*OK, let's go: applications of exponential functions: exponential functions allow us to describe the growth or decay*0066

*of a quantity whose rate of change is related to its current value.*0073

*So, how fast it is changing is connected to what it is currently at.*0078

*So, some examples of applications: we can also see how their rate of change is related to its current value:*0083

*Compound interest--the amount of interest that an account earns is connected to how much money is already in the account.*0088

*If you have ten thousand dollars in an account, it will earn more than if it has one thousand dollars in the account,*0096

*or than if it has one hundred dollars in the account.*0101

*So, this is an example of seeing how the rate of change is related to the current value of the object.*0103

*Other things that we might see: depreciation--loss in value; compound interest and loss in value*0109

*are both used a lot in banking and business--anything that is fiscally oriented.*0114

*Population growth is used a lot in biology; half-life--the decay of radioactive isotopes--shows up a lot when we are talking about physics.*0118

*If you are studying anything in radiation, understanding half-life is very useful.*0127

*And many others--there is a whole bunch of stuff where exponential functions are going to show up.*0131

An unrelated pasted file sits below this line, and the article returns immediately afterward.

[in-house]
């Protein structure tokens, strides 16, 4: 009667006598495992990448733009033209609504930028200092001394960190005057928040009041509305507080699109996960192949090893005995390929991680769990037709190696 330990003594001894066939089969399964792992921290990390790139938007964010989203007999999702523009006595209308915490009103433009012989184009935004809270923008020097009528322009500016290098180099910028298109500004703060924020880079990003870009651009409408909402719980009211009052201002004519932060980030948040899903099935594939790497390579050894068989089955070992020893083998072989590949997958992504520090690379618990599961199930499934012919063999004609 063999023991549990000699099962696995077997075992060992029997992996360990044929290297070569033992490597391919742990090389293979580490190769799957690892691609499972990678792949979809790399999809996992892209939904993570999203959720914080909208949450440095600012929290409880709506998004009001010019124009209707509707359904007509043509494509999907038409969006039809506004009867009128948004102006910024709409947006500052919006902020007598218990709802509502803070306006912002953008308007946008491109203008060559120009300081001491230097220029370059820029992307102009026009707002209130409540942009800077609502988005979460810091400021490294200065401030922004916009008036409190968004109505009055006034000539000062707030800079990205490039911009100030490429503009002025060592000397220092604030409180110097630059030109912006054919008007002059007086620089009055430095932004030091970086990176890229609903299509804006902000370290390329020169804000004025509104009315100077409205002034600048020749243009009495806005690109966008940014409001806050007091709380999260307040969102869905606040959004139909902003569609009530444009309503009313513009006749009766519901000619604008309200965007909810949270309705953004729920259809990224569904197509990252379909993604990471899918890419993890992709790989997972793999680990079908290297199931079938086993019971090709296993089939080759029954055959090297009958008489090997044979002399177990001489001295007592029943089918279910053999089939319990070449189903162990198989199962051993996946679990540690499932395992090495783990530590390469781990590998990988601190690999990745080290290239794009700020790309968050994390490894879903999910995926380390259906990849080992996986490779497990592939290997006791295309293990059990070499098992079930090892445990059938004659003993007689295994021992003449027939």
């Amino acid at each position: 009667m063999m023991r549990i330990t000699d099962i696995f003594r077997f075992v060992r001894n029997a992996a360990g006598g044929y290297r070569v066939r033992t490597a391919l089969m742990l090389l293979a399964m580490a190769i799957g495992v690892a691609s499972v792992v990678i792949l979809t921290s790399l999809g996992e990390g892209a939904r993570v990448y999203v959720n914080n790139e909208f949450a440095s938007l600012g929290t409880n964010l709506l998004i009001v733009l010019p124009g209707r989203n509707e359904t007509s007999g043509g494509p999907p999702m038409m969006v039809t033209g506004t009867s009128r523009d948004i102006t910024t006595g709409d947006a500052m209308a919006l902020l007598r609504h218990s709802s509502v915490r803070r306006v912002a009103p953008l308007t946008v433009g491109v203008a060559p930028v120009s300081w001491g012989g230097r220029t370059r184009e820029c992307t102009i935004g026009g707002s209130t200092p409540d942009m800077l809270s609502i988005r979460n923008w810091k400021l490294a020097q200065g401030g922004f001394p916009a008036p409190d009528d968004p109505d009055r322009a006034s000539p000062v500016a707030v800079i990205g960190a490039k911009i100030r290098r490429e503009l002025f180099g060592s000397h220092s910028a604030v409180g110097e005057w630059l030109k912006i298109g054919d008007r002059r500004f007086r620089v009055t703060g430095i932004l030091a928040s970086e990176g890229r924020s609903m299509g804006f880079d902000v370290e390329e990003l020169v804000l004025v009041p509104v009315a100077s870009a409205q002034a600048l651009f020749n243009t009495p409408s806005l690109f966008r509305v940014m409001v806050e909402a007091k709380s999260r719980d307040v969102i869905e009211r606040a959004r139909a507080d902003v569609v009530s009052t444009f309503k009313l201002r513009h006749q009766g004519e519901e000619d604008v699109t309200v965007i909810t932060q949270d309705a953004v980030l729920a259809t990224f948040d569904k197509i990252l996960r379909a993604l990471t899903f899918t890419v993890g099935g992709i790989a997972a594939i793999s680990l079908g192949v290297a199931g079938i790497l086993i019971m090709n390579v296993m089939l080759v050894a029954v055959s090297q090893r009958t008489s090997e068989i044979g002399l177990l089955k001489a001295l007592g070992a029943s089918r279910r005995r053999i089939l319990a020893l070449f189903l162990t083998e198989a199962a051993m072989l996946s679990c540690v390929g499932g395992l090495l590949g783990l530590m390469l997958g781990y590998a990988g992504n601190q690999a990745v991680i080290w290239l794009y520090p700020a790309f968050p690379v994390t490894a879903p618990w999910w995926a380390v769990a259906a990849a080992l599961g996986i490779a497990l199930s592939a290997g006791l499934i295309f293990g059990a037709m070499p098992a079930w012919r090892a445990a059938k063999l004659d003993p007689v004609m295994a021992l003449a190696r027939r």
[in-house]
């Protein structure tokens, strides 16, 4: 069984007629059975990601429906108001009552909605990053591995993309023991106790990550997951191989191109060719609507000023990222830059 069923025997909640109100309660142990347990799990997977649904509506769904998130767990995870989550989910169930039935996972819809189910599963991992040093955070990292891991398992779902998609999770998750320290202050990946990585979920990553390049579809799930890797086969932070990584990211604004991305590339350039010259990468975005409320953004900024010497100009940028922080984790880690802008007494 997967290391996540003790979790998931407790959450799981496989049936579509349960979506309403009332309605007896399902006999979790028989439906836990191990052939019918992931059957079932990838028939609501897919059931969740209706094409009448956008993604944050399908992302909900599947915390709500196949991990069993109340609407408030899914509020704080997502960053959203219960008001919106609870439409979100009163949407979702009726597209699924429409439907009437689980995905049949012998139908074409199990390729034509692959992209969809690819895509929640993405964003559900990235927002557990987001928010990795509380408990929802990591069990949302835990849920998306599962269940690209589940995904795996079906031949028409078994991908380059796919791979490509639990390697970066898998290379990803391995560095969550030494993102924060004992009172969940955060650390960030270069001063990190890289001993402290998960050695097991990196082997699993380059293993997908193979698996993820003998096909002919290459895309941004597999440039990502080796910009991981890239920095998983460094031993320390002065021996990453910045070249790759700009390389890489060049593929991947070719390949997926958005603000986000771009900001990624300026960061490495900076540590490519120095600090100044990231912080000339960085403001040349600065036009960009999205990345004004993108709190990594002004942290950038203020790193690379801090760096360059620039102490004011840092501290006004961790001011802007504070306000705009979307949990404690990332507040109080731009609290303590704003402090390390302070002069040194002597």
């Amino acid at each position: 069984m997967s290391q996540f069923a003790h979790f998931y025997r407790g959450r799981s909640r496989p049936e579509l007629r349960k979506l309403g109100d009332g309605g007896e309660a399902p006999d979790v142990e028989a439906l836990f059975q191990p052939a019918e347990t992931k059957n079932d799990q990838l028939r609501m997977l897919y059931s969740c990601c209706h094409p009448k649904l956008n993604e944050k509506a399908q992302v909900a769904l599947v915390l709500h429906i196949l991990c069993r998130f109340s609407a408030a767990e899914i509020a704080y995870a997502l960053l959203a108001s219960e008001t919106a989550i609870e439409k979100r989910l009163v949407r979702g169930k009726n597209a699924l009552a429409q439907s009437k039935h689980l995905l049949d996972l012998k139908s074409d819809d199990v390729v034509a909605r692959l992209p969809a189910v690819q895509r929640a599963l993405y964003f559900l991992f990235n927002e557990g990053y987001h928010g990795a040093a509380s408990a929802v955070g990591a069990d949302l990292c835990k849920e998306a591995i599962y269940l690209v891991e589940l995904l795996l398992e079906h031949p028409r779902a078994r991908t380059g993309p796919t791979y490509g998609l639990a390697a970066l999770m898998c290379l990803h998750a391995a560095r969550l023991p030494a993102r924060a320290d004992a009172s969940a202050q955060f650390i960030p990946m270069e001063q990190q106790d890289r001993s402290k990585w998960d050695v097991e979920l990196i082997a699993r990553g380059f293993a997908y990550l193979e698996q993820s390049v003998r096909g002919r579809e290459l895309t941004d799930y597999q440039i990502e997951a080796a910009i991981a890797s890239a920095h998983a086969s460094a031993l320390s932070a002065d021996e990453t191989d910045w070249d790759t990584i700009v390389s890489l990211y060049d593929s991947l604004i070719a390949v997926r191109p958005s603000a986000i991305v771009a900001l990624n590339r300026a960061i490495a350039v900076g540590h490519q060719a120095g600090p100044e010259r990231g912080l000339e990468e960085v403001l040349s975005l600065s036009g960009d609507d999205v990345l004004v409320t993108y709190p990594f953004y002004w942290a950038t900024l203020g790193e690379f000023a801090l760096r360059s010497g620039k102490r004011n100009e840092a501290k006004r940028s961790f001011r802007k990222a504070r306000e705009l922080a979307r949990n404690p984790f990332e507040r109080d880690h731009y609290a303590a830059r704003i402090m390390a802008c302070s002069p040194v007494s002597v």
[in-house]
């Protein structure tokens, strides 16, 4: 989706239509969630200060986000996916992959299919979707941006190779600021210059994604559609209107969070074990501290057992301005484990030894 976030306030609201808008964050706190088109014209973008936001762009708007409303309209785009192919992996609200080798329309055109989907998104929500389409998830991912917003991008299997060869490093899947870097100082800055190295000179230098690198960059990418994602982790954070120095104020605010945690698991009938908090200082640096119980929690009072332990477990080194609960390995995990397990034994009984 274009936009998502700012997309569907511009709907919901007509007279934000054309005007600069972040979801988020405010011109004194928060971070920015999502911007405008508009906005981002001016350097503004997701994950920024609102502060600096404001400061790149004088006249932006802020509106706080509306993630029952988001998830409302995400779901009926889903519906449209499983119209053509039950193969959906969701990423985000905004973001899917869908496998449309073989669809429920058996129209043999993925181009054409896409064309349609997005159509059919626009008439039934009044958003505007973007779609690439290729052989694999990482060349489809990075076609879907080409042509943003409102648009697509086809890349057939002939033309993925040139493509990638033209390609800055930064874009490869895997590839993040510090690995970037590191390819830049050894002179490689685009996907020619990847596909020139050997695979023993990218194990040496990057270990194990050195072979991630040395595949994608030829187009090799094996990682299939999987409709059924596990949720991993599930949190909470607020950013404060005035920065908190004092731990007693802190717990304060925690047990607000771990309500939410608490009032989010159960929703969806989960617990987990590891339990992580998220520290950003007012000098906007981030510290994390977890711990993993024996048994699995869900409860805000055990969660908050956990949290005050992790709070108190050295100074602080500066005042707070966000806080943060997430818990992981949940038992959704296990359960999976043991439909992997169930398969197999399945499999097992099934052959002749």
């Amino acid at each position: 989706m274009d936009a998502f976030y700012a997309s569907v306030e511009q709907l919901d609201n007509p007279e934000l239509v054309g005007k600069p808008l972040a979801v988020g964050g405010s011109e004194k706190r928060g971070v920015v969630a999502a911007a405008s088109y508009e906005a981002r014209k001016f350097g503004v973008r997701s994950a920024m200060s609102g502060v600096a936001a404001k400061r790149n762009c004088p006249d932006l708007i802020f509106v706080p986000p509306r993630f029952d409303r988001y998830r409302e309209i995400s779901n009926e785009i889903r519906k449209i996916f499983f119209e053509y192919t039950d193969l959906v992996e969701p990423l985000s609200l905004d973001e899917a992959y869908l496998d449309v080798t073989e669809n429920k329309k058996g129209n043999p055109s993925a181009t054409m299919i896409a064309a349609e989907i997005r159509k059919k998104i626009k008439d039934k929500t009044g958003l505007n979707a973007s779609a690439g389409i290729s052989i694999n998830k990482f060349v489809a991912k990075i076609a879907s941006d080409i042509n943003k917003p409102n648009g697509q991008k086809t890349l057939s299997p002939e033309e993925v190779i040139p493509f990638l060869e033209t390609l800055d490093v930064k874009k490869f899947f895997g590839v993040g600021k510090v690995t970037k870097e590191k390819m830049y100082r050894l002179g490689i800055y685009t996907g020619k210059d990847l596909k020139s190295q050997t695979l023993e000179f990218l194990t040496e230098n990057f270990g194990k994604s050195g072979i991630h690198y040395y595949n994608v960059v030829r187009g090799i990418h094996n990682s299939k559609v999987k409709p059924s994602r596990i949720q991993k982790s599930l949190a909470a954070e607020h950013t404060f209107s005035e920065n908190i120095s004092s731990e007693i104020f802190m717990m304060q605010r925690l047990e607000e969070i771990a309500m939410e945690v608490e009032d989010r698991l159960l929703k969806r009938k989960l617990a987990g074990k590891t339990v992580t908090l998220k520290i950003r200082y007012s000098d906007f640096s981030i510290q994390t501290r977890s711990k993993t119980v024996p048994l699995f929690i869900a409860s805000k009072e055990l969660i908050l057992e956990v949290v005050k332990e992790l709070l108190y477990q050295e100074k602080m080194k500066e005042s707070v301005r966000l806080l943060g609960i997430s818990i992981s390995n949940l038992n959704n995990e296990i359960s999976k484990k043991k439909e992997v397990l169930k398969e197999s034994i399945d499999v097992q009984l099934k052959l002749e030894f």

*It is really, really useful stuff.*0135

*Now, I have a secret for you: don't let anybody else know about this.*0138

*Many exponential functions have their own formula--things like compound interest, 1 plus the number of times that it compounds in a year, divided...*0142

*Oh, this should actually be the other way around; it should not be n/r; it should r/n.*0152

*The rate of it, divided by the number of times it compounds, to the number of times it compounds, times the time--*0160

*if you don't remember that one, remember our very first lesson on exponential functions that described why that is the case.*0167

*Population doubling is P, some original starting principal amount, times 2 to the rate that they double at, times t.*0173

*Half-life is some principal starting amount times 1/2 to the rate times time.*0181

*However, if you forget all of these formulas--there are a bunch of different formulas;*0187

*there are even more than just these; but it is sometimes possible to use the natural exponential growth model.*0191

*You can sometimes swap out any one of these more difficult-to-remember ones for simple "Pert"--*0197

*P, the original starting amount, times e, the natural base, to the r times t,*0205